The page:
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Self Defense/Mastery of Weapons VS No Skill or Basic Training using far superior weapon


First I'd like to point out I'd NEVER Posted on AllExpert before.

So even though you responded you can only answer one or two questions per asker, this is the first time I ever sent a question to you through the AllExpert site. In fact it wasn't even a followup (if reading other questions answered gives me the impression) but a completley original quesiton.

Because I'm going to ask a few people in some HEMA and martial arts sites about this, I made a post on Tumblr. Feel free to read the link if you already forgot the details.

As I mentioned its a common trend to teach the  usage of weapons in a  computer role playing game system. As in people literally believe that if they are equal to 100 Points in a Nunchaku (Master level), they'll easily wipe out someone trained with a katana whose only level 20 (beginner).

In fact it does help the TV news is helping impose that D and D style impression when i comes to weapons.

However you mentiont he reality is the opposite (I already wrote it in the link).

So I am really confused about the "Rock-Paper-Scissors" elements of weaponry.

As I mentioned I am not another poster asking more questions related to previous ones you answered. This is the first time I ever sent an email. Just clarifying because you mistaken me for one in your response.

Here's a problem, I get a whole bunch of really similar, complex questions from Virgina. Same tone, same complex questions, same movie/game references, same 'go here and watch'. In other words the writing style and the questions bear an uncanny resemblance.

Nick Drossos comment about people's favorite technique is accurate enough with qualifiers. It's called 'trying to force a technique' and it's a well known term. Some of the qualifiers are the person only knows how to do one technique one way and he tries to make it a one-size-fits-all move.  This is often a screwed up result from someone learning from someone who insists that there is only ONE way to do a move -- and that all variations are 'wrong.'

No, variations are common because of different body types and different tweaks allow for the same move to work in a wider variety of conditions. Like you have to adjust what you're doing if the guy's blow is coming in six inches lower or higher.  "Art purists" reject this idea and squabble that there is only one way to do that is right. These people don't actually physically fight much, but they waste a lot of time and internet bandwidth squabbling over why they're right.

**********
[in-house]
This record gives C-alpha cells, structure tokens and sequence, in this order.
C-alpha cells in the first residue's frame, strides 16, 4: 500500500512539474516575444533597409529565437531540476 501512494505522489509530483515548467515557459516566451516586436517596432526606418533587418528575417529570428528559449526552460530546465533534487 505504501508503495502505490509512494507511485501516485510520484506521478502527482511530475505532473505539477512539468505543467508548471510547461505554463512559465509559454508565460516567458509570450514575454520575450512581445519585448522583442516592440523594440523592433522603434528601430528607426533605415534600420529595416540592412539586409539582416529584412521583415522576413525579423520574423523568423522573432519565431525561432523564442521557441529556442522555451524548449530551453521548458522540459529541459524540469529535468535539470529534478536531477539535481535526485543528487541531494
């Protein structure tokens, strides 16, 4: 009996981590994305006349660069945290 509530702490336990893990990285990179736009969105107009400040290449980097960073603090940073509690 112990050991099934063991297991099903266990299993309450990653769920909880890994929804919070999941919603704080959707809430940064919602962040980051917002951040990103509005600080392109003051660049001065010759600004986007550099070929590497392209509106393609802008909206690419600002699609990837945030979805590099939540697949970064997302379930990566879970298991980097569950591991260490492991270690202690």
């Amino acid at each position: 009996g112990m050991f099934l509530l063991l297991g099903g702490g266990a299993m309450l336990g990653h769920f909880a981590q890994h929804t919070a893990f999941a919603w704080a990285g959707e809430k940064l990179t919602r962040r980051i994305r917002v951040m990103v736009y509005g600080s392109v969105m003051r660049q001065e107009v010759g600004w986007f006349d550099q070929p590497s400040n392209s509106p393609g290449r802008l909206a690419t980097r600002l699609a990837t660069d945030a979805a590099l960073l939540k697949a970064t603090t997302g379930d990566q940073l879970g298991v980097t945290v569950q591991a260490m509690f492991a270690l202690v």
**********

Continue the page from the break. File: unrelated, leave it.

It's easy to be convinced you're right if you never have to bleed over being wrong. If however, you will bleed you tend to be more focused on finding out how to be effective.  

See a perfectly executed 'wrong move for the circumstances' will still get you killed. Just as will the right technique for the circumstances if it's executed poorly or was taught with 'parts missing.' While we're at it, it's not about who has the better weapon. It's who is better with his weapon -- and knows when/how/ways to work around strengths of the other person's weapon and the limits of his weapon.

So nose to nose, master to master, yeah sword vs. chucks, bet on the swordsman.

Incompetent swordsman facing a chucks master, you can bet on the chucks guy safely.

Not so hot swordsman facing an equally metza-metza chucks guy, odds are with the swordsman because of the longer reach and cutting aspect of the sword

Good chuck guy sneaking up behind and bushwhacking a swordmaster? Yeah, it's the blindside that works.

Good chuck guy sneaking up on a swordmaster and the master seeing the swing? Anybody's guess.

So the weapon is a factor (impact/short range/chucks vs. cutting/longer reach/sword).

Skill level is a factor.

Circumstances are a factor (face to face or an ambush)

There's no simple answer. There is only 'doing the math.'  

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Marc MacYoung


Street self-defense, crime avoidance and personal safety


I grew up in the streets of Los Angeles in 'situational poverty.' I have dealt with criminals and violent people all my life -- both personally and professionally. I have written 15 books and 6 videos on surviving street violence. I was originally published under the name Marc Animal MacYoung. (Animal was my street name). I've taught police and military both internationally and within the US. I've lectured at universities, academies and done countless TV, radio, newspaper and magazine interviews. I'm a professional speaker on crime avoidance and personal safety. And I am an expert witness recognized by the US court system. My bio is at My abridged CV (Curriculum Vitae) is at

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Read "In the Name of Self-Defense" the streets don't give a Ph.D in scuffle.

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